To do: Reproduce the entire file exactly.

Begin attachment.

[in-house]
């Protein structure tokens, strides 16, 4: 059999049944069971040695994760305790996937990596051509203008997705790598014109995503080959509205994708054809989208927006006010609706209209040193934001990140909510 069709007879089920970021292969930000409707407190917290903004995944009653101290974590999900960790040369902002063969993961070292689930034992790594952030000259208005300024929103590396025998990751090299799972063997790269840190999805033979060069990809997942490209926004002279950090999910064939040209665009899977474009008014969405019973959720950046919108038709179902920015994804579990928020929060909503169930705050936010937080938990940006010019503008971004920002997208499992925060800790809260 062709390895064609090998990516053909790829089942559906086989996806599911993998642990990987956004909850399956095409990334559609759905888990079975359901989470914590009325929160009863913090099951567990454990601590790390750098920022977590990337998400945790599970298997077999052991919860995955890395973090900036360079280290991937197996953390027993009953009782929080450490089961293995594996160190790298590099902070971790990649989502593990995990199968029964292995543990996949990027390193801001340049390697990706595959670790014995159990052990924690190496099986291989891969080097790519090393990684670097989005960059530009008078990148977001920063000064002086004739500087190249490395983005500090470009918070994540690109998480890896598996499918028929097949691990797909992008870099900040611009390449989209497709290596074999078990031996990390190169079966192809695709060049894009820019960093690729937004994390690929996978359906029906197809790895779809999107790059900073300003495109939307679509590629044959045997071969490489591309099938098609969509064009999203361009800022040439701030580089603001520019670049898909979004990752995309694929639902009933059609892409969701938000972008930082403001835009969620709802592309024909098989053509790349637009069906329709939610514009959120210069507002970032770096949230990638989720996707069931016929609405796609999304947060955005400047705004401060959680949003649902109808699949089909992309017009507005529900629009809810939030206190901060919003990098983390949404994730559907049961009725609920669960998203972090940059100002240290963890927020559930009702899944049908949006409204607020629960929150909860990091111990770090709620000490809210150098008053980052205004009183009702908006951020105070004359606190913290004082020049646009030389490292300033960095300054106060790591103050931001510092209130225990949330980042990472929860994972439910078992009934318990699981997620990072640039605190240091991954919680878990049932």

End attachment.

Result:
[in-house]
């Protein structure tokens, strides 16, 4: 059999049944069971040695994760305790996937990596051509203008997705790598014109995503080959509205994708054809989208927006006010609706209209040193934001990140909510 069709007879089920970021292969930000409707407190917290903004995944009653101290974590999900960790040369902002063969993961070292689930034992790594952030000259208005300024929103590396025998990751090299799972063997790269840190999805033979060069990809997942490209926004002279950090999910064939040209665009899977474009008014969405019973959720950046919108038709179902920015994804579990928020929060909503169930705050936010937080938990940006010019503008971004920002997208499992925060800790809260 062709390895064609090998990516053909790829089942559906086989996806599911993998642990990987956004909850399956095409990334559609759905888990079975359901989470914590009325929160009863913090099951567990454990601590790390750098920022977590990337998400945790599970298997077999052991919860995955890395973090900036360079280290991937197996953390027993009953009782929080450490089961293995594996160190790298590099902070971790990649989502593990995990199968029964292995543990996949990027390193801001340049390697990706595959670790014995159990052990924690190496099986291989891969080097790519090393990684670097989005960059530009008078990148977001920063000064002086004739500087190249490395983005500090470009918070994540690109998480890896598996499918028929097949691990797909992008870099900040611009390449989209497709290596074999078990031996990390190169079966192809695709060049894009820019960093690729937004994390690929996978359906029906197809790895779809999107790059900073300003495109939307679509590629044959045997071969490489591309099938098609969509064009999203361009800022040439701030580089603001520019670049898909979004990752995309694929639902009933059609892409969701938000972008930082403001835009969620709802592309024909098989053509790349637009069906329709939610514009959120210069507002970032770096949230990638989720996707069931016929609405796609999304947060955005400047705004401060959680949003649902109808699949089909992309017009507005529900629009809810939030206190901060919003990098983390949404994730559907049961009725609920669960998203972090940059100002240290963890927020559930009702899944049908949006409204607020629960929150909860990091111990770090709620000490809210150098008053980052205004009183009702908006951020105070004359606190913290004082020049646009030389490292300033960095300054106060790591103050931001510092209130225990949330980042990472929860994972439910078992009934318990699981997620990072640039605190240091991954919680878990049932």